The state's doctors, hospitals and long-term care providers have been on the front lines for 20 long months battling COVID-19. They continue to strongly support Minnesota Health Commissioner Jan Malcolm, and their informed opinion ought to be heeded as the asinine debate over her continued employment escalates at the Capitol.

Malcolm heads the state Health Department, a position she has served in under three gubernatorial administrations, including current Gov. Tim Walz. She also has extensive experience in private sector health care that has served her well during the pandemic.

Her deep expertise also enabled her to troubleshoot a previous crisis: the state's mishandling of elder abuse complaints, which led to her health department predecessor's 2017 resignation. Malcolm's steady leadership not only addressed the backlog but led to a long-overdue modernization of long-term care regulations.

But Minnesota Republican legislators may be considering giving this stellar, hardworking public servant the boot during an upcoming special session, with little regard to whether a competent replacement could soon be found.

The GOP controls the state Senate — the chamber with the authority to confirm or reject appointees heading state agencies. Republican leaders already have forced out three Walz appointees over policy differences rather than the kind of serious misconduct for which this power should be reserved.

State Sen. Jim Abeler, R-Anoka, has said he no longer supports Malcolm. His reasoning was based on an embarrassing misunderstanding of vaccine safety statistics. This week, Senate GOP officials said the caucus has not taken a position on Malcolm but added that members have "a variety of concerns regarding her performance and her working relationship and communications with legislators."

A GOP spokeswoman declined to say if legislators had consulted the state's doctors, hospitals and elder care providers. But an editorial writer did check in with stakeholders. The response: resounding praise for Malcolm.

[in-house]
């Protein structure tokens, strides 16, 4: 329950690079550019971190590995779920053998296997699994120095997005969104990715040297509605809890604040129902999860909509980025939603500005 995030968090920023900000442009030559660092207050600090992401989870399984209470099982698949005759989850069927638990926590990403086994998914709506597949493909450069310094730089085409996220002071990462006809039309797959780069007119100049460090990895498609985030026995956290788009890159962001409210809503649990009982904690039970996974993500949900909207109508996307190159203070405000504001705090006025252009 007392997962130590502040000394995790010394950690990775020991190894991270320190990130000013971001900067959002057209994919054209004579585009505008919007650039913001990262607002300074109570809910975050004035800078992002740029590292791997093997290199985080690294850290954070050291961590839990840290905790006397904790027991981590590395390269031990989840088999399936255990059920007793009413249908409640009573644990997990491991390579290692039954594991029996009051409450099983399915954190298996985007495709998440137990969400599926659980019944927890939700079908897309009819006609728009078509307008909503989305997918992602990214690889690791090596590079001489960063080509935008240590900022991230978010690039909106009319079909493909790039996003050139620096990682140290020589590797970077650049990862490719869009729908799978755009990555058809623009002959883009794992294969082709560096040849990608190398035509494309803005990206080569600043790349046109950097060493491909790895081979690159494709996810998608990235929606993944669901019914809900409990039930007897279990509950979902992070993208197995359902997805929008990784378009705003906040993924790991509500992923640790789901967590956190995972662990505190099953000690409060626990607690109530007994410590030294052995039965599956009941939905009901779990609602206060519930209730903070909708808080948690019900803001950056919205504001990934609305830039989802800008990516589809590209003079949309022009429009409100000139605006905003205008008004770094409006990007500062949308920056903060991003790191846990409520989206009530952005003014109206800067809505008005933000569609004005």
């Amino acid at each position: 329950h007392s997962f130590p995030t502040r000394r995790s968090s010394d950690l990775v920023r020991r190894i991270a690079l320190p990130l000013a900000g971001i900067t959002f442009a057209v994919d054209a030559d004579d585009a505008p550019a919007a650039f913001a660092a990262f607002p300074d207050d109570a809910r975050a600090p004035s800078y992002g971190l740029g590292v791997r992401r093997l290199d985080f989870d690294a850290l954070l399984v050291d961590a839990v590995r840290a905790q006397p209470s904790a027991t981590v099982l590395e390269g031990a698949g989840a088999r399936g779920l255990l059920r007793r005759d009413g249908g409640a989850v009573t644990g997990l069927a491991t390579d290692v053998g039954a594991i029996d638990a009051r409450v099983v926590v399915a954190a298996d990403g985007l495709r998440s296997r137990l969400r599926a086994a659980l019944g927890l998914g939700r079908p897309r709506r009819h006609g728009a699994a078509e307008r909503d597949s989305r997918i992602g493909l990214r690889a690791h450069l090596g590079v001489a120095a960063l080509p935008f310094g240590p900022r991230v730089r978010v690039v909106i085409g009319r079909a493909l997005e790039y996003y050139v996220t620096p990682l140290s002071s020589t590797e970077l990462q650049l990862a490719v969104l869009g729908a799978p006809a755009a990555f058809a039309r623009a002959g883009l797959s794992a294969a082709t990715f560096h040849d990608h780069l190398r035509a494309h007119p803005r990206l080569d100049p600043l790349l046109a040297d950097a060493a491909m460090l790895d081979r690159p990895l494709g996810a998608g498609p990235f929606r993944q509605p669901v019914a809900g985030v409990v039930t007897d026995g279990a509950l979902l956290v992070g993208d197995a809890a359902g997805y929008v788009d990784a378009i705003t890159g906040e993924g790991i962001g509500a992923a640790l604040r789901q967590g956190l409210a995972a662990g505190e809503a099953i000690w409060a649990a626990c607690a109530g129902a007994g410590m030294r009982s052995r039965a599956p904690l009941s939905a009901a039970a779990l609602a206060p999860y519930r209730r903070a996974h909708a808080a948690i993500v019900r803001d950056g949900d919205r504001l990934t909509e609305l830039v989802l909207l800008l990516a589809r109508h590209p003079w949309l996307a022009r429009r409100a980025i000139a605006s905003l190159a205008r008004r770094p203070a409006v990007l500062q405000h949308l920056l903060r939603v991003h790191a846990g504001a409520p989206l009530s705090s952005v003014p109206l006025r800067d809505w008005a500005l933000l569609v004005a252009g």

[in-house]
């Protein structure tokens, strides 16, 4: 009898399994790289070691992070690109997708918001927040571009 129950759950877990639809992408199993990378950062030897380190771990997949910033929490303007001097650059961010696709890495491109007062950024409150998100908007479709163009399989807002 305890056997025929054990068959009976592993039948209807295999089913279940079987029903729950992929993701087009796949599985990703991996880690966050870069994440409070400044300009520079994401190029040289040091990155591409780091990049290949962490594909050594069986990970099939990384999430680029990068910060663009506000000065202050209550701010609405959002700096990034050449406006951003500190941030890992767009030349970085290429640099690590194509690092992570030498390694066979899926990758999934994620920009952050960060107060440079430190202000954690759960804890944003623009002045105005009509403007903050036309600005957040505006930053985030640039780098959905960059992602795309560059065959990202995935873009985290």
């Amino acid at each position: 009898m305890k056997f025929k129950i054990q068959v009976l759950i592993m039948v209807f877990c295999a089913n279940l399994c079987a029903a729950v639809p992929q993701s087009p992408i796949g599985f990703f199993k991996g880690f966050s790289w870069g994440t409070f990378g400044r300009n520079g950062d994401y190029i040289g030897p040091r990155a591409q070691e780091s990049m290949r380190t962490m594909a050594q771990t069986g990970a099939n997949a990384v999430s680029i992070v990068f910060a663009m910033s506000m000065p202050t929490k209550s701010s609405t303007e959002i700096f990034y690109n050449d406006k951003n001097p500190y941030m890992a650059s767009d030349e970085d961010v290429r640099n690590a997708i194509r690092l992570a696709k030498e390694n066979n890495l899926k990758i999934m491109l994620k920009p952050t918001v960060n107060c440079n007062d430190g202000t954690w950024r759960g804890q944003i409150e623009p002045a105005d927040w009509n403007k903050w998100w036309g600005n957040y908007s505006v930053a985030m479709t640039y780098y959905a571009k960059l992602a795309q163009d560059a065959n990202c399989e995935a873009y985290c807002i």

The Minnesota Medical Association (MMA), whose members include more than 12,000 physicians, residents and students, provided this statement: It "commends the leadership and commitment demonstrated by ... Malcolm during this pandemic. Political efforts to remove her from office would send a chilling message to all public health professionals working tirelessly across this state and will undermine the health of our fellow Minnesotans."

The Minnesota Hospital Association said this: "Malcolm has been an adept partner for Minnesota's hospitals and health systems as we have worked tirelessly to respond to a historic pandemic across the state. We appreciate all of her efforts, and we hope our partnership continues into the future ... ."

LeadingAge Minnesota and Care Providers of Minnesota, the state's elder care trade organizations, added: "We have appreciated our partnership with ... Malcolm and her team at the Minnesota Department of Health throughout the COVID-19 pandemic. Our journey throughout her tenure has been constructive and we are proud of the work we have done together to serve Minnesota's seniors in long-term care settings."

COVID performance metrics also support keeping Malcolm in place. In a state-to-state comparison, Minnesota has the 11th-lowest overall mortality rate from the virus. More than 90% of Minnesota's 65-and-older population is fully vaccinated — making the state second in the Midwest, seventh nationally. Federal data also shows that Minnesota's COVID case rate per 1,000 nursing home residents is one of the lowest in the nation.

The MMA is correct on the chilling effect the health commissioner's termination would have. Who else would want to take high-profile public sector jobs if someone as respected as Jan Malcolm is kicked to the curb?